Cynical Theories: How Activist Scholarship Made Everything about Race, Gender, and Identity, by Helen Pluckrose and James Lindsay
I first came in contact with the authors of this book in a TV interview with them, in which they start by defining the concept of “wokeness” as the condition one has if you have a certain puritanical and compelling insight into power systems such as “critical race theory”. That’s as good and as simple as any I’ve heard and this book does a really good job of documenting this theory and others that form the basis for this wokeness culture we are now experiencing. In it, they trace the evolution of the dogma behind these ideas, from its origins in French postmodernism to its refinement in today’s activist academic fields, recognizable as much by its effects and manifestations, such as cancel culture and the leftist religion of “social justice”.
As the authors note at the outset, the progressive left has aligned itself not with modernity but with postmodernism, which rejects objective truth as a fantasy dreamed up by naive or bigoted Enlightenment thinkers and, as they write, interacting with the proponents of this view requires not just their language–which in itself is challenging enough–but also their customs and even their mythology of “systemic” and “structural” problems inherent in our society, systems, and institutions. This is what they set out to provide in this book, and it comes at a timely moment when our liberal establishment, particularly in the elite academic community, even among those who are not themselves fellow travelers with the progressive left, are missing in action in defending responsible liberalism against the activist scholarship of the “woke”. A very instructive read.
Great Society: A New History, by Amity Shlaes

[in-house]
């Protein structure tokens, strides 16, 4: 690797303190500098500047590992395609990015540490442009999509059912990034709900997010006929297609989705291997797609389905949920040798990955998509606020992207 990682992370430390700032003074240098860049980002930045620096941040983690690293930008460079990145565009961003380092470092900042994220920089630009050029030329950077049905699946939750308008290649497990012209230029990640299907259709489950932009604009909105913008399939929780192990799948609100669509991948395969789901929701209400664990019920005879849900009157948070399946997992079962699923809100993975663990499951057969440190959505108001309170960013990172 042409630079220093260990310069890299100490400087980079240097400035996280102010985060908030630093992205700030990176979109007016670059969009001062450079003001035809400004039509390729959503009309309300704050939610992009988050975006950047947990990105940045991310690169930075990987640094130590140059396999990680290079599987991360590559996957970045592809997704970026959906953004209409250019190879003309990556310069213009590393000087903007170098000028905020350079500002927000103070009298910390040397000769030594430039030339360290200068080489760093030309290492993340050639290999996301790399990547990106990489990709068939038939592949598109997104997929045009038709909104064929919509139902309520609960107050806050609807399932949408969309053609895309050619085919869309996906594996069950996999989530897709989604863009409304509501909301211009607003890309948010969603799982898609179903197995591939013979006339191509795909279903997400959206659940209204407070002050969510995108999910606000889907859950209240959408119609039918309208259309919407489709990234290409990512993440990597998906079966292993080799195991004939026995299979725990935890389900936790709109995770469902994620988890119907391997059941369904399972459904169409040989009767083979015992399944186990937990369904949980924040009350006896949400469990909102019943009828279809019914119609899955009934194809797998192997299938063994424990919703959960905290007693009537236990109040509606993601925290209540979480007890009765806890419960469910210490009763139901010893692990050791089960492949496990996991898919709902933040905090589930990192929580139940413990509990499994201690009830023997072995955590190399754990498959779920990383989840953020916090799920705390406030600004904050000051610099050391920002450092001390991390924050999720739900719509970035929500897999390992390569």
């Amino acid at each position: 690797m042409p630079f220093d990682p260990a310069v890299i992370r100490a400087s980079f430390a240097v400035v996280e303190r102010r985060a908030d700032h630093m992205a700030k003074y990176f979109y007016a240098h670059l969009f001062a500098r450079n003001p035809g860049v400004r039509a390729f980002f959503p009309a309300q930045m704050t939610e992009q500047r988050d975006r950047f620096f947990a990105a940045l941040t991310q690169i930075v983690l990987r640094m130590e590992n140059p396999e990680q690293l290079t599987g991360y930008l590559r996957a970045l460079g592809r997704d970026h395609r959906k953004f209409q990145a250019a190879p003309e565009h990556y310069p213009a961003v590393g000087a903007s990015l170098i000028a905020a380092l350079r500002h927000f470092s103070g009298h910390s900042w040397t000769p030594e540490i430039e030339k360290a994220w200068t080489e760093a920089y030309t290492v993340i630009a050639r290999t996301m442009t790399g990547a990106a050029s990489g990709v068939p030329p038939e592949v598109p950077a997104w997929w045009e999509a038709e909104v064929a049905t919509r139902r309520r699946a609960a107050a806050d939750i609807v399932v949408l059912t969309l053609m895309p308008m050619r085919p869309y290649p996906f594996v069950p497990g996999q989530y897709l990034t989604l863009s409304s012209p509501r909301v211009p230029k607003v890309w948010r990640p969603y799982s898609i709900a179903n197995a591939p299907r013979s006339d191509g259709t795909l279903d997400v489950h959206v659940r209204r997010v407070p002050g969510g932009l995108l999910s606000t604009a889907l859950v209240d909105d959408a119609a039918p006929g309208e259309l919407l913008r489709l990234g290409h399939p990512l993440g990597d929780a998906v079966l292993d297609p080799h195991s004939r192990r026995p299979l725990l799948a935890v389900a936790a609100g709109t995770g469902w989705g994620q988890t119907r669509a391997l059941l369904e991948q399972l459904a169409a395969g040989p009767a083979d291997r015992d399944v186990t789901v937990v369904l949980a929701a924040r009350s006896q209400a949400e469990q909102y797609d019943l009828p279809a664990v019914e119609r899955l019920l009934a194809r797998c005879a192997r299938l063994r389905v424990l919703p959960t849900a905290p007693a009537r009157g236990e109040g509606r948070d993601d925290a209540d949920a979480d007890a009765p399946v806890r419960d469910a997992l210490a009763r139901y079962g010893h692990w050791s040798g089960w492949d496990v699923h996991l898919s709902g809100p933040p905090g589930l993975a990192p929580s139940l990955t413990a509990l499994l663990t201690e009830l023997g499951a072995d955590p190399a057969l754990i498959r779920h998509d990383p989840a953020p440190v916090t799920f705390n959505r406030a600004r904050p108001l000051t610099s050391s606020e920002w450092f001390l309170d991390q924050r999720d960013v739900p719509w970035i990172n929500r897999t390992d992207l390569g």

From time to time over the past year or so I have suggested that, in order to fully address many of the sticky issues of our day, it will be necessary for the liberal establishment that controls most of our key institutions to revisit the Great Society programs and proposals of the 1960s and early 1970s and admit that much of what constituted this massive transformation of our public sector has been a failure. Further, I have suggested that this revisit must be conducted between this liberal establishment and the progressive left because traditional conservatism has for the time being lost its primary place at the table outside the judicial branch. This book reconfirms this conviction for me.
The author begins her introduction with a question: why not socialism? That was the question on the minds of large numbers of the country’s “best and brightest” as they converged on the nation’s capital after the landslide election victory of Lyndon Johnson over Barry Goldwater in 1964. As she notes, and as I remember, this crowd was confident and very ambitious, and underlying the new American ambition was a certain dissatisfaction with the pace of projects that had been launched in the 1950s: civil rights laws that had not desegregated schools, the construction of the interstate highways that didn’t seem to help the poor, urban renewal funding that could not meet the needs of all. Clearly, she notes, the country wanted much more, and faster, in every walk of life. The question was how to become great, while incidentally conducting a war to control communism thousands of mile from home. In the 1960s, the best and brightest and the American people chose a massive expansion of the public sector.
This book is all about the evolution of this process and how this confidence, ambition, and enormous hubris drove the Great Society, how closely this hubris and overreaching idealism parallels today’s leftist thinking, and how we continue to pay the price in so many ways.